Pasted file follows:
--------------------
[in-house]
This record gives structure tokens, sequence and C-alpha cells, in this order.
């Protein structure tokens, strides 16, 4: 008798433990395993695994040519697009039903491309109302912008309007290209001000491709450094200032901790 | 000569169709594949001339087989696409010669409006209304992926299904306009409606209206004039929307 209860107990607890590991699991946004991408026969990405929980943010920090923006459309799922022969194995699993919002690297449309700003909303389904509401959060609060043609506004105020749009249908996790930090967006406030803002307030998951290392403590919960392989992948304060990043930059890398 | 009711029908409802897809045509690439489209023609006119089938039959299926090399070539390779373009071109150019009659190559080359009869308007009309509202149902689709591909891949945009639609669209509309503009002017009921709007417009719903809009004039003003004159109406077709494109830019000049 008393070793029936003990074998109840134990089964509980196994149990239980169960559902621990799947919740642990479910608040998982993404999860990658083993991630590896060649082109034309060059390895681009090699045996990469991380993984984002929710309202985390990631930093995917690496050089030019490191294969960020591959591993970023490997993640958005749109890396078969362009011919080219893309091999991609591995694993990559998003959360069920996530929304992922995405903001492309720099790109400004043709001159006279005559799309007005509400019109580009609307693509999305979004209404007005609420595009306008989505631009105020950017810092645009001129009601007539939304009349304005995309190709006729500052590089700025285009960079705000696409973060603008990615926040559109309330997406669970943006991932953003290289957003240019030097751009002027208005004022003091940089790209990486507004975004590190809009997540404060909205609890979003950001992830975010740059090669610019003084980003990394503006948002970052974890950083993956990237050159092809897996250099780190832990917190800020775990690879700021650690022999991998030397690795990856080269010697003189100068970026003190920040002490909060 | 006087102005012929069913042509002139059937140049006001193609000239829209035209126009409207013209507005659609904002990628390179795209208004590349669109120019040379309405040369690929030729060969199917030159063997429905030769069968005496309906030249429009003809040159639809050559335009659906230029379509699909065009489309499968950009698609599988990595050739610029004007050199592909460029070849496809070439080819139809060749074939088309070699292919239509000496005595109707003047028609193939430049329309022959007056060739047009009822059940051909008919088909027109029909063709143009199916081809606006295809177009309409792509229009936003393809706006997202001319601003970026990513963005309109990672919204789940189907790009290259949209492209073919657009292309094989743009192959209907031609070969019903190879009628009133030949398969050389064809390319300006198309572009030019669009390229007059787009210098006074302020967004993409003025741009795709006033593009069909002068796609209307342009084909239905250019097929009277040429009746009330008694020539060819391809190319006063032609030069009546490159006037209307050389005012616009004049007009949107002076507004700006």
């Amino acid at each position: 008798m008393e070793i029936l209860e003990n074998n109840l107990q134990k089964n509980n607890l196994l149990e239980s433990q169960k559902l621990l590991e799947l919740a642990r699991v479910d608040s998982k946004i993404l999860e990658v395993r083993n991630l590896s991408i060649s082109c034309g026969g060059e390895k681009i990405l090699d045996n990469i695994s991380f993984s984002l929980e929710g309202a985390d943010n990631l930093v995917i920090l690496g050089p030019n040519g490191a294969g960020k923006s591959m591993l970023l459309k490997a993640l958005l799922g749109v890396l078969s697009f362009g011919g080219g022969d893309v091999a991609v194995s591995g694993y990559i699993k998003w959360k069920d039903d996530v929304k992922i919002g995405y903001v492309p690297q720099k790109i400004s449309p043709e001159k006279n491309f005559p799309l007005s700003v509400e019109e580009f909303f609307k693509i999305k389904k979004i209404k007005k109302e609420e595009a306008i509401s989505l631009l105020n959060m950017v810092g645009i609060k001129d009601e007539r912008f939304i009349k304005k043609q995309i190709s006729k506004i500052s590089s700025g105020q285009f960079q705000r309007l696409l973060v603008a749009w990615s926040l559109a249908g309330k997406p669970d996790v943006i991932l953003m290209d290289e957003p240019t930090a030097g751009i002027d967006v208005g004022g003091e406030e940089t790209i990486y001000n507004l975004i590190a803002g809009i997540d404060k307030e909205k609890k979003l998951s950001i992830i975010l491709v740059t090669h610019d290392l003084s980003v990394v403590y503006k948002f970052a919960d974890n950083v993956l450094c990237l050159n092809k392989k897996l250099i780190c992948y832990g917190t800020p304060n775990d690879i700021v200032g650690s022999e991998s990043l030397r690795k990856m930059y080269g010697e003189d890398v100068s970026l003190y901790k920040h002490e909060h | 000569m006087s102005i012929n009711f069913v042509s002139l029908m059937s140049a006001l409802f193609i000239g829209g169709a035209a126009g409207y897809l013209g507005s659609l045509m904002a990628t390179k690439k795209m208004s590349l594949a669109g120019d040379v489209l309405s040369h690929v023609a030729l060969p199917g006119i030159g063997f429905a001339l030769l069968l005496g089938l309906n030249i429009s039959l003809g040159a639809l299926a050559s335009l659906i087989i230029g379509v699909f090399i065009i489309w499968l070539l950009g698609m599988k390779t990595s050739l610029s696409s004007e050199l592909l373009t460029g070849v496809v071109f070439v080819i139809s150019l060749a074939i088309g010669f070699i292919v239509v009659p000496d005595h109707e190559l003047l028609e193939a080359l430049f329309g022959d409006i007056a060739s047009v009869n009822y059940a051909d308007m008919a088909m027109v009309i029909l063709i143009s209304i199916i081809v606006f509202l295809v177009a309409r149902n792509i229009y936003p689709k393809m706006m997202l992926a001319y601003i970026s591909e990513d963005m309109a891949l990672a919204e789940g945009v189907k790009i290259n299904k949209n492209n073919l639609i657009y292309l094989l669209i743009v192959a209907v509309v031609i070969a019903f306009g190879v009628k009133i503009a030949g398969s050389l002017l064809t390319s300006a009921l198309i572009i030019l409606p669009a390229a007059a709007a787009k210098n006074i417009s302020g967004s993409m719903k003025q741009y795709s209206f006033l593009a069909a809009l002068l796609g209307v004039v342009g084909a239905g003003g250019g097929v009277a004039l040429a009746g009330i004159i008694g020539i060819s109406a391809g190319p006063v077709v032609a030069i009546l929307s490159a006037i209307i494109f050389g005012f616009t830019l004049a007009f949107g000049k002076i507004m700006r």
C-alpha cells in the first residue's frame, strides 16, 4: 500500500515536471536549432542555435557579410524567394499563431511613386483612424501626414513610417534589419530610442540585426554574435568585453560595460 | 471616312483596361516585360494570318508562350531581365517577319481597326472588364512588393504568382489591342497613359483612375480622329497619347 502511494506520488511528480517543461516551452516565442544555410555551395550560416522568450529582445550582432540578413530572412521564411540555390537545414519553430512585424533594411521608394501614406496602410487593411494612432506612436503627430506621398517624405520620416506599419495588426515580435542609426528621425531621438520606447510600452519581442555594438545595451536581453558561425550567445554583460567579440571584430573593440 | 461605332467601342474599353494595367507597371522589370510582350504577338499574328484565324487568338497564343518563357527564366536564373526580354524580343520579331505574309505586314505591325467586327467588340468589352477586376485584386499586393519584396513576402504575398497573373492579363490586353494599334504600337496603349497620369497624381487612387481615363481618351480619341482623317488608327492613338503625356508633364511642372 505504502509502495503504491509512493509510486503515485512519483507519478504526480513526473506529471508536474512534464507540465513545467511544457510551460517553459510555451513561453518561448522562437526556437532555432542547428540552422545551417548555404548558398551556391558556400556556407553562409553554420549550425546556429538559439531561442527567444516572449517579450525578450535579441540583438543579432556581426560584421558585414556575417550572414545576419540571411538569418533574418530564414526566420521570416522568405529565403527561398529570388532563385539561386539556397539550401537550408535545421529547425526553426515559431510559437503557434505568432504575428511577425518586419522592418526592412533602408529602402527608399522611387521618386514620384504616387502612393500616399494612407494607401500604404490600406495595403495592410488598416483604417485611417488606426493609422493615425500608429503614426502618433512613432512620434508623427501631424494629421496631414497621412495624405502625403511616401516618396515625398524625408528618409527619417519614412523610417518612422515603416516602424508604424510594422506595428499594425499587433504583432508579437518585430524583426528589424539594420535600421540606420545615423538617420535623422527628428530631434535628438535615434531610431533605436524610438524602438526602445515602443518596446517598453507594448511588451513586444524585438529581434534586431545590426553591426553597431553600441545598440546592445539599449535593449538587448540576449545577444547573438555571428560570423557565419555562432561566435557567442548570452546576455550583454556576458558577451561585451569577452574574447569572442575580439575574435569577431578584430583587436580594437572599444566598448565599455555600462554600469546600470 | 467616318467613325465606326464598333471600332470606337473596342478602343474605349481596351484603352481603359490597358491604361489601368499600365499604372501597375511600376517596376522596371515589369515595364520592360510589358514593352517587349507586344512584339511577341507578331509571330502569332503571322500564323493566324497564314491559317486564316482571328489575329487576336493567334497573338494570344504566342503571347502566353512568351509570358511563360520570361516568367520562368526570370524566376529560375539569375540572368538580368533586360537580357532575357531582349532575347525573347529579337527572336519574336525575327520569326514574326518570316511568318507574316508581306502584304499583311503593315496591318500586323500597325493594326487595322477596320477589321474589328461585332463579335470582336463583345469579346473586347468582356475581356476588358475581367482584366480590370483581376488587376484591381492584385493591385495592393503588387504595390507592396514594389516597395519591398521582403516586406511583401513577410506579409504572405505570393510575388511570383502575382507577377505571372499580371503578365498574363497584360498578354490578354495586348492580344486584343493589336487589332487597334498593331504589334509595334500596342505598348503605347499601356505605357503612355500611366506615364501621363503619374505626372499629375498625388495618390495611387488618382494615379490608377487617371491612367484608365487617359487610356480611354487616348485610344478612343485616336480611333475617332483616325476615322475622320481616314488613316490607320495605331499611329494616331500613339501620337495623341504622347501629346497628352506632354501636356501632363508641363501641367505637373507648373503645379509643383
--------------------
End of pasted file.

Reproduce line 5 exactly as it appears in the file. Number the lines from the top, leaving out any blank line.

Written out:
C-alpha cells in the first residue's frame, strides 16, 4: 500500500515536471536549432542555435557579410524567394499563431511613386483612424501626414513610417534589419530610442540585426554574435568585453560595460 | 471616312483596361516585360494570318508562350531581365517577319481597326472588364512588393504568382489591342497613359483612375480622329497619347 502511494506520488511528480517543461516551452516565442544555410555551395550560416522568450529582445550582432540578413530572412521564411540555390537545414519553430512585424533594411521608394501614406496602410487593411494612432506612436503627430506621398517624405520620416506599419495588426515580435542609426528621425531621438520606447510600452519581442555594438545595451536581453558561425550567445554583460567579440571584430573593440 | 461605332467601342474599353494595367507597371522589370510582350504577338499574328484565324487568338497564343518563357527564366536564373526580354524580343520579331505574309505586314505591325467586327467588340468589352477586376485584386499586393519584396513576402504575398497573373492579363490586353494599334504600337496603349497620369497624381487612387481615363481618351480619341482623317488608327492613338503625356508633364511642372 505504502509502495503504491509512493509510486503515485512519483507519478504526480513526473506529471508536474512534464507540465513545467511544457510551460517553459510555451513561453518561448522562437526556437532555432542547428540552422545551417548555404548558398551556391558556400556556407553562409553554420549550425546556429538559439531561442527567444516572449517579450525578450535579441540583438543579432556581426560584421558585414556575417550572414545576419540571411538569418533574418530564414526566420521570416522568405529565403527561398529570388532563385539561386539556397539550401537550408535545421529547425526553426515559431510559437503557434505568432504575428511577425518586419522592418526592412533602408529602402527608399522611387521618386514620384504616387502612393500616399494612407494607401500604404490600406495595403495592410488598416483604417485611417488606426493609422493615425500608429503614426502618433512613432512620434508623427501631424494629421496631414497621412495624405502625403511616401516618396515625398524625408528618409527619417519614412523610417518612422515603416516602424508604424510594422506595428499594425499587433504583432508579437518585430524583426528589424539594420535600421540606420545615423538617420535623422527628428530631434535628438535615434531610431533605436524610438524602438526602445515602443518596446517598453507594448511588451513586444524585438529581434534586431545590426553591426553597431553600441545598440546592445539599449535593449538587448540576449545577444547573438555571428560570423557565419555562432561566435557567442548570452546576455550583454556576458558577451561585451569577452574574447569572442575580439575574435569577431578584430583587436580594437572599444566598448565599455555600462554600469546600470 | 467616318467613325465606326464598333471600332470606337473596342478602343474605349481596351484603352481603359490597358491604361489601368499600365499604372501597375511600376517596376522596371515589369515595364520592360510589358514593352517587349507586344512584339511577341507578331509571330502569332503571322500564323493566324497564314491559317486564316482571328489575329487576336493567334497573338494570344504566342503571347502566353512568351509570358511563360520570361516568367520562368526570370524566376529560375539569375540572368538580368533586360537580357532575357531582349532575347525573347529579337527572336519574336525575327520569326514574326518570316511568318507574316508581306502584304499583311503593315496591318500586323500597325493594326487595322477596320477589321474589328461585332463579335470582336463583345469579346473586347468582356475581356476588358475581367482584366480590370483581376488587376484591381492584385493591385495592393503588387504595390507592396514594389516597395519591398521582403516586406511583401513577410506579409504572405505570393510575388511570383502575382507577377505571372499580371503578365498574363497584360498578354490578354495586348492580344486584343493589336487589332487597334498593331504589334509595334500596342505598348503605347499601356505605357503612355500611366506615364501621363503619374505626372499629375498625388495618390495611387488618382494615379490608377487617371491612367484608365487617359487610356480611354487616348485610344478612343485616336480611333475617332483616325476615322475622320481616314488613316490607320495605331499611329494616331500613339501620337495623341504622347501629346497628352506632354501636356501632363508641363501641367505637373507648373503645379509643383